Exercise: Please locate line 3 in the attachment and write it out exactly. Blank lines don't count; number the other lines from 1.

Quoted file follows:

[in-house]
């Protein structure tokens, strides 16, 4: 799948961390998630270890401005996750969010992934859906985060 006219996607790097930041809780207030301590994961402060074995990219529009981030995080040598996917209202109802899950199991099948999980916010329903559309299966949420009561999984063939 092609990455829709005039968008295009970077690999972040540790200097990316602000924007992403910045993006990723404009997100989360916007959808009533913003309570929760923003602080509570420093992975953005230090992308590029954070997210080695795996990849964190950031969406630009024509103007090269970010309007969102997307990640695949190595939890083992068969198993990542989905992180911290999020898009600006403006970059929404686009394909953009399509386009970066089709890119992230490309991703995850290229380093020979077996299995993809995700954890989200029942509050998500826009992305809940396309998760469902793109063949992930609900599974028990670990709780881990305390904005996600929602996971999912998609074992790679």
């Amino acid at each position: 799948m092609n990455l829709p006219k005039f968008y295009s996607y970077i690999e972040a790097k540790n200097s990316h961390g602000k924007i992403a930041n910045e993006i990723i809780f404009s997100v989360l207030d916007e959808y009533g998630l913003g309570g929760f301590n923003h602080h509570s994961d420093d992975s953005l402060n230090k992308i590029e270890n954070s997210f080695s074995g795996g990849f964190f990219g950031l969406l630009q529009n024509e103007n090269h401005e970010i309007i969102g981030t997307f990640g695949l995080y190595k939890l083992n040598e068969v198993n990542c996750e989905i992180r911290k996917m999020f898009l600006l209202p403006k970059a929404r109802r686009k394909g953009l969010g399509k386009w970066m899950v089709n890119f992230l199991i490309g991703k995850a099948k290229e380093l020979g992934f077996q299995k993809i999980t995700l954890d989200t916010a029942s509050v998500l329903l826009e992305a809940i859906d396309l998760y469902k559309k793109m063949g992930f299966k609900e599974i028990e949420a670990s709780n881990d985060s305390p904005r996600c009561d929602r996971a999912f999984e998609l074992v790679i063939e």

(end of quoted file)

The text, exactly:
């Amino acid at each position: 799948m092609n990455l829709p006219k005039f968008y295009s996607y970077i690999e972040a790097k540790n200097s990316h961390g602000k924007i992403a930041n910045e993006i990723i809780f404009s997100v989360l207030d916007e959808y009533g998630l913003g309570g929760f301590n923003h602080h509570s994961d420093d992975s953005l402060n230090k992308i590029e270890n954070s997210f080695s074995g795996g990849f964190f990219g950031l969406l630009q529009n024509e103007n090269h401005e970010i309007i969102g981030t997307f990640g695949l995080y190595k939890l083992n040598e068969v198993n990542c996750e989905i992180r911290k996917m999020f898009l600006l209202p403006k970059a929404r109802r686009k394909g953009l969010g399509k386009w970066m899950v089709n890119f992230l199991i490309g991703k995850a099948k290229e380093l020979g992934f077996q299995k993809i999980t995700l954890d989200t916010a029942s509050v998500l329903l826009e992305a809940i859906d396309l998760y469902k559309k793109m063949g992930f299966k609900e599974i028990e949420a670990s709780n881990d985060s305390p904005r996600c009561d929602r996971a999912f999984e998609l074992v790679i063939e």